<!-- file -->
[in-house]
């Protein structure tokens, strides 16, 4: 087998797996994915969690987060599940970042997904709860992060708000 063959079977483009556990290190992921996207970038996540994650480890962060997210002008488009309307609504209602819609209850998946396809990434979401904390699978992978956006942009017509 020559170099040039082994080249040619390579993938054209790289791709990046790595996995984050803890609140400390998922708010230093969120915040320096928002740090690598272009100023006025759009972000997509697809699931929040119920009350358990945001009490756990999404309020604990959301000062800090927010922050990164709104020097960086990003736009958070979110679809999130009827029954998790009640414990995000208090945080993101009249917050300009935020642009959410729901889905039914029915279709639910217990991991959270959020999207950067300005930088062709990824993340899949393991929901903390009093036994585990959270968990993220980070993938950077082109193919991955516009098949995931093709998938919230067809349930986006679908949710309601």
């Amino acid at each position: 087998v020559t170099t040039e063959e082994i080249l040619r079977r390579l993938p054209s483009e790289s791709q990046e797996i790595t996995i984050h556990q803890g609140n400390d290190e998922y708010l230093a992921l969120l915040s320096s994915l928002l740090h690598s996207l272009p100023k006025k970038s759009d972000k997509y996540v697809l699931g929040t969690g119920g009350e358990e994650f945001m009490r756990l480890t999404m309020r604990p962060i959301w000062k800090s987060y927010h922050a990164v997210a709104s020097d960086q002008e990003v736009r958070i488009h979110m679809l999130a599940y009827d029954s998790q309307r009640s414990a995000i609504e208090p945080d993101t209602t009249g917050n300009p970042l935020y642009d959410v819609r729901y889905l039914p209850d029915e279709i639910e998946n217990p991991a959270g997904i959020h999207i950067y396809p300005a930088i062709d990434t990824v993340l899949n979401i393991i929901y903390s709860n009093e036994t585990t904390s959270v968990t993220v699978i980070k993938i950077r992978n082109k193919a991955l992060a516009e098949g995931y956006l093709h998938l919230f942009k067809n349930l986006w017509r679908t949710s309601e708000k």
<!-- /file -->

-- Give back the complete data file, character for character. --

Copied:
[in-house]
């Protein structure tokens, strides 16, 4: 087998797996994915969690987060599940970042997904709860992060708000 063959079977483009556990290190992921996207970038996540994650480890962060997210002008488009309307609504209602819609209850998946396809990434979401904390699978992978956006942009017509 020559170099040039082994080249040619390579993938054209790289791709990046790595996995984050803890609140400390998922708010230093969120915040320096928002740090690598272009100023006025759009972000997509697809699931929040119920009350358990945001009490756990999404309020604990959301000062800090927010922050990164709104020097960086990003736009958070979110679809999130009827029954998790009640414990995000208090945080993101009249917050300009935020642009959410729901889905039914029915279709639910217990991991959270959020999207950067300005930088062709990824993340899949393991929901903390009093036994585990959270968990993220980070993938950077082109193919991955516009098949995931093709998938919230067809349930986006679908949710309601």
């Amino acid at each position: 087998v020559t170099t040039e063959e082994i080249l040619r079977r390579l993938p054209s483009e790289s791709q990046e797996i790595t996995i984050h556990q803890g609140n400390d290190e998922y708010l230093a992921l969120l915040s320096s994915l928002l740090h690598s996207l272009p100023k006025k970038s759009d972000k997509y996540v697809l699931g929040t969690g119920g009350e358990e994650f945001m009490r756990l480890t999404m309020r604990p962060i959301w000062k800090s987060y927010h922050a990164v997210a709104s020097d960086q002008e990003v736009r958070i488009h979110m679809l999130a599940y009827d029954s998790q309307r009640s414990a995000i609504e208090p945080d993101t209602t009249g917050n300009p970042l935020y642009d959410v819609r729901y889905l039914p209850d029915e279709i639910e998946n217990p991991a959270g997904i959020h999207i950067y396809p300005a930088i062709d990434t990824v993340l899949n979401i393991i929901y903390s709860n009093e036994t585990t904390s959270v968990t993220v699978i980070k993938i950077r992978n082109k193919a991955l992060a516009e098949g995931y956006l093709h998938l919230f942009k067809n349930l986006w017509r679908t949710s309601e708000k």